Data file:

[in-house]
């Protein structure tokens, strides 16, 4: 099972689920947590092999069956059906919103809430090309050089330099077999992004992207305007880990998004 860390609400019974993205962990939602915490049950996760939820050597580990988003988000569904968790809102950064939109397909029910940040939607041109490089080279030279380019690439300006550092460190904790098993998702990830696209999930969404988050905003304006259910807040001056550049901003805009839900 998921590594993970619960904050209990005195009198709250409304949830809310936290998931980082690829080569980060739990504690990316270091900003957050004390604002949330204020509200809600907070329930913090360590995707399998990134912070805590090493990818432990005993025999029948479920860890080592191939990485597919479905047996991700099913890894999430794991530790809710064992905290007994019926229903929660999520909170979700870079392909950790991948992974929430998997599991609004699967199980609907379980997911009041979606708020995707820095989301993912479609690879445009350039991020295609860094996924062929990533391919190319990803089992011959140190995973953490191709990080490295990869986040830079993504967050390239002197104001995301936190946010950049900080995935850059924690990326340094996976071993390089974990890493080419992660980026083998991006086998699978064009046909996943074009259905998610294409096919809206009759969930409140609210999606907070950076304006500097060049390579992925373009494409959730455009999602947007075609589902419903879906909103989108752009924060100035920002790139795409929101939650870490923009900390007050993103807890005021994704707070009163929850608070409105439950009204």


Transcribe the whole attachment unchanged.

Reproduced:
[in-house]
């Protein structure tokens, strides 16, 4: 099972689920947590092999069956059906919103809430090309050089330099077999992004992207305007880990998004 860390609400019974993205962990939602915490049950996760939820050597580990988003988000569904968790809102950064939109397909029910940040939607041109490089080279030279380019690439300006550092460190904790098993998702990830696209999930969404988050905003304006259910807040001056550049901003805009839900 998921590594993970619960904050209990005195009198709250409304949830809310936290998931980082690829080569980060739990504690990316270091900003957050004390604002949330204020509200809600907070329930913090360590995707399998990134912070805590090493990818432990005993025999029948479920860890080592191939990485597919479905047996991700099913890894999430794991530790809710064992905290007994019926229903929660999520909170979700870079392909950790991948992974929430998997599991609004699967199980609907379980997911009041979606708020995707820095989301993912479609690879445009350039991020295609860094996924062929990533391919190319990803089992011959140190995973953490191709990080490295990869986040830079993504967050390239002197104001995301936190946010950049900080995935850059924690990326340094996976071993390089974990890493080419992660980026083998991006086998699978064009046909996943074009259905998610294409096919809206009759969930409140609210999606907070950076304006500097060049390579992925373009494409959730455009999602947007075609589902419903879906909103989108752009924060100035920002790139795409929101939650870490923009900390007050993103807890005021994704707070009163929850608070409105439950009204």